David Belisle

In the front row of Kane Hall last Thursday, a pregnant woman, two men in Superman T-shirts and bowler hats, and a group of graying old ladies exchanged awed looks as Heather McHugh wooed the shit out of the packed room. McHugh was celebrating the 49th Theodore Roethke Poetry Reading, an annual commemoration of the late, great poet. It was unclear at moments whether McHugh was reading poetry or speaking freely because the constant wordplay of her everyday language is so delightfully over the top, like an exquisite costume. Her words seemed to be simultaneously spontaneous and carefully chosen.

The auditorium was filled with graduate students and at least one large pack of what appeared to be a weekday bingo group dressed in churchy attire. Everyone laughed and chortled and giggled. A continuous titter buzzed through the room once McHugh started her PowerPoint presentation, which contained ridiculous images (sometimes side-by-side) of elaborate handmade meals, shaggy dogs, and lactase pills.

McHugh, in her giant necklace and red scarf, was endearingly flustered. Toward the end of the evening, she spent several minutes flipping through papers, overturning piles in search of a misplaced poem. As she scrounged around at the podium, she described the piece in detail and when she finally wrestled the lost paper free from the pile, McHugh shrugged and said, "I don't want to read this anymore." Then she proceeded to name all the prepositions in alphabetical order, courtesy of the nuns at a Sisters of Mercy school who first taught her about language. McHugh remembers all the words in order because she transformed the prepositions into a slightly suggestive story (purportedly by the fictitious author "Down During") about pursuing a sexual encounter under, upon, and within intimate places of someone else's body.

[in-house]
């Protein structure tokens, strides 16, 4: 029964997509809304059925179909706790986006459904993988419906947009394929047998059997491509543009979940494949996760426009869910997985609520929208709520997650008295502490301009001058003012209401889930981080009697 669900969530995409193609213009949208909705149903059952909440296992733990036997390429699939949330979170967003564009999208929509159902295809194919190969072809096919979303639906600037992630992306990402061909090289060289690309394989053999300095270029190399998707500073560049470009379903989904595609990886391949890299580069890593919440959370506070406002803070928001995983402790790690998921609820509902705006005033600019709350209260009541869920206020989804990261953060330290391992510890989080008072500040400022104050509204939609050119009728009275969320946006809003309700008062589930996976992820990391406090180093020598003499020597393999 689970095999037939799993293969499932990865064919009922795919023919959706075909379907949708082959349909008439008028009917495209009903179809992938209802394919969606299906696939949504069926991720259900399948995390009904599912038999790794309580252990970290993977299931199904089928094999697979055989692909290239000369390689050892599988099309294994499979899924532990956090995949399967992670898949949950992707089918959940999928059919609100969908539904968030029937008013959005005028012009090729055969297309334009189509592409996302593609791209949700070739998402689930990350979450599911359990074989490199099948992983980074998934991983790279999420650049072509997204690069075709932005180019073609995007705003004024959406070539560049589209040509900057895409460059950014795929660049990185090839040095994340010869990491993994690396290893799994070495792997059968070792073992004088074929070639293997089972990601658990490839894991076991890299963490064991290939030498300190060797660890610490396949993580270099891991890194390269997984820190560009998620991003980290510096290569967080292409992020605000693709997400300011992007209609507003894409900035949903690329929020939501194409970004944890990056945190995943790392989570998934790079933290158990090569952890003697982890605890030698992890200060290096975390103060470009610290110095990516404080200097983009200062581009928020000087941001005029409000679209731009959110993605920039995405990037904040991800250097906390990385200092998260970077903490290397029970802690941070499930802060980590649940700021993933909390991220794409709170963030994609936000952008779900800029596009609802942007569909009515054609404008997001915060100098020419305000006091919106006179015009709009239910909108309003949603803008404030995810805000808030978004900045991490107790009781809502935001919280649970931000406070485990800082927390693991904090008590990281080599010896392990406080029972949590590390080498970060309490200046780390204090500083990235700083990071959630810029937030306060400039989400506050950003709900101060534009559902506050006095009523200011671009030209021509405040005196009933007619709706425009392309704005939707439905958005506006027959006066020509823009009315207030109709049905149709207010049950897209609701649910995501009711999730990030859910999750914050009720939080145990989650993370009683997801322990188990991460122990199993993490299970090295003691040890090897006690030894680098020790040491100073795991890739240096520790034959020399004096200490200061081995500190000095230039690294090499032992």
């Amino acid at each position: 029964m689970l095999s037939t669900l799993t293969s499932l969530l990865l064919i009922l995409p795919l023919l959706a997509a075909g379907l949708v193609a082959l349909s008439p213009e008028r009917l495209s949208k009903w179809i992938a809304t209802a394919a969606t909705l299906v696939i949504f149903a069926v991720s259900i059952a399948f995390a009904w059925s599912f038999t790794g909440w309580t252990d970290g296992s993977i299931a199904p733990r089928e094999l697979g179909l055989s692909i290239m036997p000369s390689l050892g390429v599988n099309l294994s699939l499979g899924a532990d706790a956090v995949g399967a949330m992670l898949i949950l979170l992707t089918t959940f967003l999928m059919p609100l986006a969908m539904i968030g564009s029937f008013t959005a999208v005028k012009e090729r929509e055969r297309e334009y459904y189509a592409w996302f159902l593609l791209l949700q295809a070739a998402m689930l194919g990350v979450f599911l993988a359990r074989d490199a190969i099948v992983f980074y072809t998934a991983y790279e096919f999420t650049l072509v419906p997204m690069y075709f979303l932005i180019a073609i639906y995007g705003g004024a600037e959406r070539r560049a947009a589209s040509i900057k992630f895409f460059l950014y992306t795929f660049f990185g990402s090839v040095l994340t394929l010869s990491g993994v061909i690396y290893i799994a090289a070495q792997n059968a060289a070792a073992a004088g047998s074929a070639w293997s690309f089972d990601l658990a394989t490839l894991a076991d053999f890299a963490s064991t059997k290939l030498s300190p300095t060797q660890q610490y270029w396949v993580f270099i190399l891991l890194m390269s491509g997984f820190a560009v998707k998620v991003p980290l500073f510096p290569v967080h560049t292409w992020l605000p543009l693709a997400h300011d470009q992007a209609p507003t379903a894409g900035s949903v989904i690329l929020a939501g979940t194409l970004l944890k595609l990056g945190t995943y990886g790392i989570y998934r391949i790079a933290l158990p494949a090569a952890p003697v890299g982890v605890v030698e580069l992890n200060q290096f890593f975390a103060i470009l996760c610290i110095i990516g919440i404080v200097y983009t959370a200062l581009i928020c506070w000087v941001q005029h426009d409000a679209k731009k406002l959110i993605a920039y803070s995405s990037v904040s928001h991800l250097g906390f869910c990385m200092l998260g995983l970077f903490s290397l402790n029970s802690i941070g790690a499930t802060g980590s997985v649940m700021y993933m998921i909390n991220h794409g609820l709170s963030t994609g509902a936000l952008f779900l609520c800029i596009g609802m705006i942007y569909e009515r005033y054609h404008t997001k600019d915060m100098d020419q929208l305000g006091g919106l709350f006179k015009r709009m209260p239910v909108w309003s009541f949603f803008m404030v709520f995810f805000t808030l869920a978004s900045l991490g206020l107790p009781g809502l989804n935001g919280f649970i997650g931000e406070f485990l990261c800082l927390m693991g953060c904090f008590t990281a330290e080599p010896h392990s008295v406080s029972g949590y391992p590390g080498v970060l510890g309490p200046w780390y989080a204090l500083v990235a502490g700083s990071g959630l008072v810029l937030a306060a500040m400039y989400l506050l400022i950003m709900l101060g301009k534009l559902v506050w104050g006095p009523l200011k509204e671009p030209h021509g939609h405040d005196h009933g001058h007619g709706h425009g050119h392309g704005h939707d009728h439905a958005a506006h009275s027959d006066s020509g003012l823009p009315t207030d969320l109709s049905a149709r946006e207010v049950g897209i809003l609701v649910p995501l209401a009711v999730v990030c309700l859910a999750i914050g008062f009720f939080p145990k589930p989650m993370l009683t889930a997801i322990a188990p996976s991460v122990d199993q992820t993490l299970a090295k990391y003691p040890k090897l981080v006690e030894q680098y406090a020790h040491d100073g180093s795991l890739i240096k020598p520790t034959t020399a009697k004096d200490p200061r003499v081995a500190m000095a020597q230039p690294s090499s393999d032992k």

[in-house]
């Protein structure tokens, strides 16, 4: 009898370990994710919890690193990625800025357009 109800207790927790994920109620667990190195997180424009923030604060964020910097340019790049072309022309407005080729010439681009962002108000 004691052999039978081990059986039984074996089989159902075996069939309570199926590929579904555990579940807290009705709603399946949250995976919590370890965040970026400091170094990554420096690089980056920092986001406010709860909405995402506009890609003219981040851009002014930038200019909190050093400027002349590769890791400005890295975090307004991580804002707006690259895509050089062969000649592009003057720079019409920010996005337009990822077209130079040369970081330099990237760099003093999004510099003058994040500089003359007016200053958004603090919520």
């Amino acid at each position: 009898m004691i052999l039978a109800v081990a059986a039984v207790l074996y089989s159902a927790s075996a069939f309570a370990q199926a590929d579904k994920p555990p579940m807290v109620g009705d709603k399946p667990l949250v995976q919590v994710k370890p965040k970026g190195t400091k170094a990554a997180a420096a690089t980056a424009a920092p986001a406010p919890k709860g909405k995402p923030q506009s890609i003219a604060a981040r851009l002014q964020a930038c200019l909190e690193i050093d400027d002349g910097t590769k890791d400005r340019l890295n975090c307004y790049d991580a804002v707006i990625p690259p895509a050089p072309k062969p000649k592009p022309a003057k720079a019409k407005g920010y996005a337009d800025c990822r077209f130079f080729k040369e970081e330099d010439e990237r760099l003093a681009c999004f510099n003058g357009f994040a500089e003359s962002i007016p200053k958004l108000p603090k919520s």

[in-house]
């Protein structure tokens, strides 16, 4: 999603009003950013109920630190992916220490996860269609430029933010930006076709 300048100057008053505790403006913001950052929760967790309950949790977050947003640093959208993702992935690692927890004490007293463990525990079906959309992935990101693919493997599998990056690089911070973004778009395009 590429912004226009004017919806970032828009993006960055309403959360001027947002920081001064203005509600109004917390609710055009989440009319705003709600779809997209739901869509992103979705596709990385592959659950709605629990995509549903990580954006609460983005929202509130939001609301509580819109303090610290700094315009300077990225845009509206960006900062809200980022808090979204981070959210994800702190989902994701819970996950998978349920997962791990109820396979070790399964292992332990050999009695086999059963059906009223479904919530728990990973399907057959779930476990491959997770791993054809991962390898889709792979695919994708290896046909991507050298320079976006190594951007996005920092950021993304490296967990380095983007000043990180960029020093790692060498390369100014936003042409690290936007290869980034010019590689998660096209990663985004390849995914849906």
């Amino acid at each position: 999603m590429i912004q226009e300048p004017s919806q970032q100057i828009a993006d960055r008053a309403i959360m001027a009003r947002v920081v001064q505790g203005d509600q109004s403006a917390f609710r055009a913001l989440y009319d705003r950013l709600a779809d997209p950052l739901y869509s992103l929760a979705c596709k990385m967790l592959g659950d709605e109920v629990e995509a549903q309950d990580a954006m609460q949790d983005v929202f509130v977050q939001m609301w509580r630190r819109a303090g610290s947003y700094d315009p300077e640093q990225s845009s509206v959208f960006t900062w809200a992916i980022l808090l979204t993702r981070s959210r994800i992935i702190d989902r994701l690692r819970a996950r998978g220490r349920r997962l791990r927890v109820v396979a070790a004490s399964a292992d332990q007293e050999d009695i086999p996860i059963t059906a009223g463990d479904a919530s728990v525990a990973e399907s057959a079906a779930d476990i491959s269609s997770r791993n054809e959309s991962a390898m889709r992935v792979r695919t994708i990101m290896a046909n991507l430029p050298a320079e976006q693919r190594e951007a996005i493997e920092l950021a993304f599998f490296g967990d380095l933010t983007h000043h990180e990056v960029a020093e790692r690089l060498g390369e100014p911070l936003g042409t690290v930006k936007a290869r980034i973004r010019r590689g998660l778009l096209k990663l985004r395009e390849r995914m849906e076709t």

The way McHugh talks to crowds, it's like she's having a conversation with you personally, as if she's both telling you a story and roping you into an inside joke she just discovered. She grins, waggles her eyebrows, uses elaborate hand gestures, swears, and guffaws. Even when reading any particular piece, she stops after different words or phrases to explain further ("You see? Because we were in Europe here") and then goes right back into the poem. Everything McHugh says is one beautifully crafted flowing conversational art piece.

Throughout the night, McHugh jumped from the somber to the humorous and back again. She dedicated a poem called "Practice, Practice, Practice" to three former University of Washington staff who have since passed away. "Those guys died," McHugh said bluntly. "More and more it happens. And it will happen to you." The crowd adored her.

When new Richard Hugo House executive director Tree Swenson introduced McHugh early in the evening, she was right to say that McHugh "inhabits a world of words unlike the one most of us live in." After the event, McHugh embraced the very old and the very young, slapping people on the back, joking and goofing around with those same hand gestures. Her wordplay continued offstage, and someone nearby asked a companion, "Do you think she might just be drunk?" recommended